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Sunday, 16 June 2019

Armenians vote in election testing revolution's power shift

Reuters , Sunday 9 Dec 2018
Views: 2163
Views: 2163

Armenians began voting in an early parliamentary election as acting prime minister Nikol Pashinyan sought a stronger mandate, having been elected by lawmakers to the post in May following a peaceful revolution earlier this year.

Pashinyan came to power in the wake of weeks of mass protests against corruption and cronyism in the ex-Soviet republic. The former newspaper editor, who was jailed for fomenting unrest in 2008, represents a dramatic break from the cadre of rulers who have run Armenia since the late 1990s.

He stepped down in October so parliament could be dissolved ready for the early election.

Poll stations opened at 8 am (0400 GMT) and voting was due to end at 8 pm (1600 GMT).

Former high-ranking officials were sacked and some were arrested following the power change. And a court of appeal ordered the detention of former President Robert Kocharyan again on Friday on charges of attempting to overthrow the constitutional order.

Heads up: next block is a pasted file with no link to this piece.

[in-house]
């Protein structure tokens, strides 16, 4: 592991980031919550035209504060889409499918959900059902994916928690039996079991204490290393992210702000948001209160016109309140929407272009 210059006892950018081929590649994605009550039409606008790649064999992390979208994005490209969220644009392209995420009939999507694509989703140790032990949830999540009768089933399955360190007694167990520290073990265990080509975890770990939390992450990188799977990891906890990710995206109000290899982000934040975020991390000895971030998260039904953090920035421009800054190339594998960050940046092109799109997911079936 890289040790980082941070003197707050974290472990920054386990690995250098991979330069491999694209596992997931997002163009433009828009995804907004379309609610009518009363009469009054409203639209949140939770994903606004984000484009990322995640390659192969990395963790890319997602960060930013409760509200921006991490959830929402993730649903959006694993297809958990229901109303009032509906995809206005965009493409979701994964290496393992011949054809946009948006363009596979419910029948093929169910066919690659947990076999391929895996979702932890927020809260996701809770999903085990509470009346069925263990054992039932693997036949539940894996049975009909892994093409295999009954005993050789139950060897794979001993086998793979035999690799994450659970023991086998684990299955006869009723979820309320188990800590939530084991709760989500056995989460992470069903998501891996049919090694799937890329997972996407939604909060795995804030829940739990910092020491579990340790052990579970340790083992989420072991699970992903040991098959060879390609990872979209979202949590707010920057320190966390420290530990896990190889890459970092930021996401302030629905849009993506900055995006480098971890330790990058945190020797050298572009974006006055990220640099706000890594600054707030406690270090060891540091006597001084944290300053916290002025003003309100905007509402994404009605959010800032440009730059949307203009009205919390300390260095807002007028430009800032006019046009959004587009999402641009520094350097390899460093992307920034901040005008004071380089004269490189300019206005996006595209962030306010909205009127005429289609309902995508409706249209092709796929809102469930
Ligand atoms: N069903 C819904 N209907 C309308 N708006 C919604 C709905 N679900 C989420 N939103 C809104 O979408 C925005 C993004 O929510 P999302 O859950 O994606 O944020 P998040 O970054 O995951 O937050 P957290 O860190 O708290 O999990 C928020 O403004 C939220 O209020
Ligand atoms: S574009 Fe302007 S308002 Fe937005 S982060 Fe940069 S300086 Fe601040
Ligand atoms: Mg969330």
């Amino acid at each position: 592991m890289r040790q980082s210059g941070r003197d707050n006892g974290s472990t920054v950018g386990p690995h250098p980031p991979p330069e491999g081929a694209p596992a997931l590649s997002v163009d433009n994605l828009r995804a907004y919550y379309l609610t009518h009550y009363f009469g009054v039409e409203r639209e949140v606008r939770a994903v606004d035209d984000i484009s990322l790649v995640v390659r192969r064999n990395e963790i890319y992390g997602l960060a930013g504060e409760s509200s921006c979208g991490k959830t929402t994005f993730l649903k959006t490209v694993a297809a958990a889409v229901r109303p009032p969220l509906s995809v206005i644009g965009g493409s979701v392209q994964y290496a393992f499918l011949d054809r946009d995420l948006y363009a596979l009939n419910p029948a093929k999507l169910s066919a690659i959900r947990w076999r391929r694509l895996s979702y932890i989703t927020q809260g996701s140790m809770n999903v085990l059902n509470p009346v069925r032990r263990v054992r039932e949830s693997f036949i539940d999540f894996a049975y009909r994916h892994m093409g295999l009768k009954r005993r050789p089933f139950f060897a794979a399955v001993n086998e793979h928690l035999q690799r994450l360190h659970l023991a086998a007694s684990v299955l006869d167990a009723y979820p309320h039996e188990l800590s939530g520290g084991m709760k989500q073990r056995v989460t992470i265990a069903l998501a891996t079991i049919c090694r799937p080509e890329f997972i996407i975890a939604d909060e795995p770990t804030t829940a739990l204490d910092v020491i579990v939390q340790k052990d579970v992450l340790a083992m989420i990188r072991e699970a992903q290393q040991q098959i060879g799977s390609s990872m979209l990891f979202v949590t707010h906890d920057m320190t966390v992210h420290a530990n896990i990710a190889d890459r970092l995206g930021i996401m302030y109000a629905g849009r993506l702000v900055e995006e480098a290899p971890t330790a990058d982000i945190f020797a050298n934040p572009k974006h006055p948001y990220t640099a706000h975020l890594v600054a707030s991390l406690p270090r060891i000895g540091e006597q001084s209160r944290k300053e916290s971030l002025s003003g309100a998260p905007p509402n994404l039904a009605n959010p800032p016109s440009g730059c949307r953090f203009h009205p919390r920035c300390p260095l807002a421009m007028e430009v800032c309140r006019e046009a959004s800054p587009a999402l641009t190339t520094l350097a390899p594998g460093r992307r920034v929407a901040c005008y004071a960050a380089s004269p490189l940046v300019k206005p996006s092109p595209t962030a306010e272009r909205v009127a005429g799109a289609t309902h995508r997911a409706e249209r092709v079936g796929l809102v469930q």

He was first arrested in July but freed the following month and the case was sent to the appeals court. Kocharyan was Armenia’s second president, serving in the post from 1998 to 2008, when mass protests erupted over a disputed election.

The former ruling Republican Party, however, still dominates the current parliament that was elected in 2017.

Pashinyan has said he expects Sunday’s vote to lead to a legislature that better reflects the nation’s new political landscape.

Nine parties and two blocs are taking part in the election and opinion polls suggest the My Step Alliance, which includes Pashinyan’s Civil Contract Party, will easily win a parliamentary majority.

After taking office, Pashinyan promised there would be no major shifts in Armenian foreign policy and has offered assurances he will not break with Moscow.

Armenia hosts a Russian military base and is a member of Russia-led military and economic alliances.

Pashinyan also suggested he would stick with existing policies on the long-running issue of Nagorno-Karabakh.

A mountainous part of Azerbaijan, Nagorno-Karabakh, is run by ethnic Armenians who declared independence from Baku during a conflict that broke out as the Soviet Union crumbled in 1991.

Though a ceasefire was agreed in 1994, Azerbaijan and Armenia still regularly accuse each other of conducting attacks around Nagorno-Karabakh and along the Azeri-Armenian border.

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